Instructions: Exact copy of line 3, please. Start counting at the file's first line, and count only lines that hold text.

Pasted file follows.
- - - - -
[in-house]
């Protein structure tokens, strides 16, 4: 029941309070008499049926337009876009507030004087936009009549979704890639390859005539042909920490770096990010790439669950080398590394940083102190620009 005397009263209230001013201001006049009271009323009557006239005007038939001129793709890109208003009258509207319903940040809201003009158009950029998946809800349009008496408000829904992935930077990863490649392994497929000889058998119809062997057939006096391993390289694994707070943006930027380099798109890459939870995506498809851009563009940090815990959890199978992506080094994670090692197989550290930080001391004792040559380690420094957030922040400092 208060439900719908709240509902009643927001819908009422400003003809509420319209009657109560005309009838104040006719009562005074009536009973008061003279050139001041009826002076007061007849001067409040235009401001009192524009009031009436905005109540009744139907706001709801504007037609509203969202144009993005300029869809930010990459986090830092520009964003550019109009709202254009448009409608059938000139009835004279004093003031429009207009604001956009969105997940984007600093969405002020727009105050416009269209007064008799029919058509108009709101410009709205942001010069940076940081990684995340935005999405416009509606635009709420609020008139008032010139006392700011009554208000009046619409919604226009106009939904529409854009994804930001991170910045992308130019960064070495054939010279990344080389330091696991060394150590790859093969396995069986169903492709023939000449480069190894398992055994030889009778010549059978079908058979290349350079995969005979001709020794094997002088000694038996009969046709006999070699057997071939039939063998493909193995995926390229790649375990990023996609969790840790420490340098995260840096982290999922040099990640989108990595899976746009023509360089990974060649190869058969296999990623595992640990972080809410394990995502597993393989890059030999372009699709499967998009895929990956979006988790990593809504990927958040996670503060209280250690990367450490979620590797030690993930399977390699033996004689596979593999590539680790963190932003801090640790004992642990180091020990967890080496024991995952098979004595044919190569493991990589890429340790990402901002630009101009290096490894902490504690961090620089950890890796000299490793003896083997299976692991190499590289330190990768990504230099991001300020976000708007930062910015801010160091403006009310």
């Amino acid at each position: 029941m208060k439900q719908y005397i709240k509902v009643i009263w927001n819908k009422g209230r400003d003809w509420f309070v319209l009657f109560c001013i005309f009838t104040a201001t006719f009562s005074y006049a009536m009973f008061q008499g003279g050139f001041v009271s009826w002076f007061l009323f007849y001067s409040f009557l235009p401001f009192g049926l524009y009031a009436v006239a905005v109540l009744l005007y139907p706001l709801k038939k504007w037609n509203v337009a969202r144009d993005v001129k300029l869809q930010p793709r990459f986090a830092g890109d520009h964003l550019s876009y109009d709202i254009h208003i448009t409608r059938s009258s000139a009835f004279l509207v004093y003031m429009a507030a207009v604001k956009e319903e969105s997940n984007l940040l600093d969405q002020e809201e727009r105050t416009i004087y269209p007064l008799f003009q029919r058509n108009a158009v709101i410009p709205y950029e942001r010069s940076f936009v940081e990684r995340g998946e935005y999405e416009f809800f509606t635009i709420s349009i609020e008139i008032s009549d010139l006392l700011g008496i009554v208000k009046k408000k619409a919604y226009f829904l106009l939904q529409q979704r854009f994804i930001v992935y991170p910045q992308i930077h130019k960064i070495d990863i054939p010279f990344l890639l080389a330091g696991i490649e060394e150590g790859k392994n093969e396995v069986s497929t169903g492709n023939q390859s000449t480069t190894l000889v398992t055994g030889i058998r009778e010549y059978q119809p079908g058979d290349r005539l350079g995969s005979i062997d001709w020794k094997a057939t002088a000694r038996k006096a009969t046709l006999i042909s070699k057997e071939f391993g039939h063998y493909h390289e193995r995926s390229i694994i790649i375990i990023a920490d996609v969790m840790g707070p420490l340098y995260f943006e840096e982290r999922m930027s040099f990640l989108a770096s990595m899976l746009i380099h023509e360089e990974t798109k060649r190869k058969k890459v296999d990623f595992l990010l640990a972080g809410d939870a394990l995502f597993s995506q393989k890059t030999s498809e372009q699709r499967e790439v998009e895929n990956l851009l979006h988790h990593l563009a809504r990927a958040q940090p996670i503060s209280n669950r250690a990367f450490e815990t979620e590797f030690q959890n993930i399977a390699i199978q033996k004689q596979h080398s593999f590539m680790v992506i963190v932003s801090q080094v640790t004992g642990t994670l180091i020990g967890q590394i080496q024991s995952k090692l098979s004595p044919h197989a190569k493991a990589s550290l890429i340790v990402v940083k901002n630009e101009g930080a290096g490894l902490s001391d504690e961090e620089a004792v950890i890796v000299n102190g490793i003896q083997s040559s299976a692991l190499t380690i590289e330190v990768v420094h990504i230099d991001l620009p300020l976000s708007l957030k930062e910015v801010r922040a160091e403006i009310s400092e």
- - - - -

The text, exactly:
């Amino acid at each position: 029941m208060k439900q719908y005397i709240k509902v009643i009263w927001n819908k009422g209230r400003d003809w509420f309070v319209l009657f109560c001013i005309f009838t104040a201001t006719f009562s005074y006049a009536m009973f008061q008499g003279g050139f001041v009271s009826w002076f007061l009323f007849y001067s409040f009557l235009p401001f009192g049926l524009y009031a009436v006239a905005v109540l009744l005007y139907p706001l709801k038939k504007w037609n509203v337009a969202r144009d993005v001129k300029l869809q930010p793709r990459f986090a830092g890109d520009h964003l550019s876009y109009d709202i254009h208003i448009t409608r059938s009258s000139a009835f004279l509207v004093y003031m429009a507030a207009v604001k956009e319903e969105s997940n984007l940040l600093d969405q002020e809201e727009r105050t416009i004087y269209p007064l008799f003009q029919r058509n108009a158009v709101i410009p709205y950029e942001r010069s940076f936009v940081e990684r995340g998946e935005y999405e416009f809800f509606t635009i709420s349009i609020e008139i008032s009549d010139l006392l700011g008496i009554v208000k009046k408000k619409a919604y226009f829904l106009l939904q529409q979704r854009f994804i930001v992935y991170p910045q992308i930077h130019k960064i070495d990863i054939p010279f990344l890639l080389a330091g696991i490649e060394e150590g790859k392994n093969e396995v069986s497929t169903g492709n023939q390859s000449t480069t190894l000889v398992t055994g030889i058998r009778e010549y059978q119809p079908g058979d290349r005539l350079g995969s005979i062997d001709w020794k094997a057939t002088a000694r038996k006096a009969t046709l006999i042909s070699k057997e071939f391993g039939h063998y493909h390289e193995r995926s390229i694994i790649i375990i990023a920490d996609v969790m840790g707070p420490l340098y995260f943006e840096e982290r999922m930027s040099f990640l989108a770096s990595m899976l746009i380099h023509e360089e990974t798109k060649r190869k058969k890459v296999d990623f595992l990010l640990a972080g809410d939870a394990l995502f597993s995506q393989k890059t030999s498809e372009q699709r499967e790439v998009e895929n990956l851009l979006h988790h990593l563009a809504r990927a958040q940090p996670i503060s209280n669950r250690a990367f450490e815990t979620e590797f030690q959890n993930i399977a390699i199978q033996k004689q596979h080398s593999f590539m680790v992506i963190v932003s801090q080094v640790t004992g642990t994670l180091i020990g967890q590394i080496q024991s995952k090692l098979s004595p044919h197989a190569k493991a990589s550290l890429i340790v990402v940083k901002n630009e101009g930080a290096g490894l902490s001391d504690e961090e620089a004792v950890i890796v000299n102190g490793i003896q083997s040559s299976a692991l190499t380690i590289e330190v990768v420094h990504i230099d991001l620009p300020l976000s708007l957030k930062e910015v801010r922040a160091e403006i009310s400092e």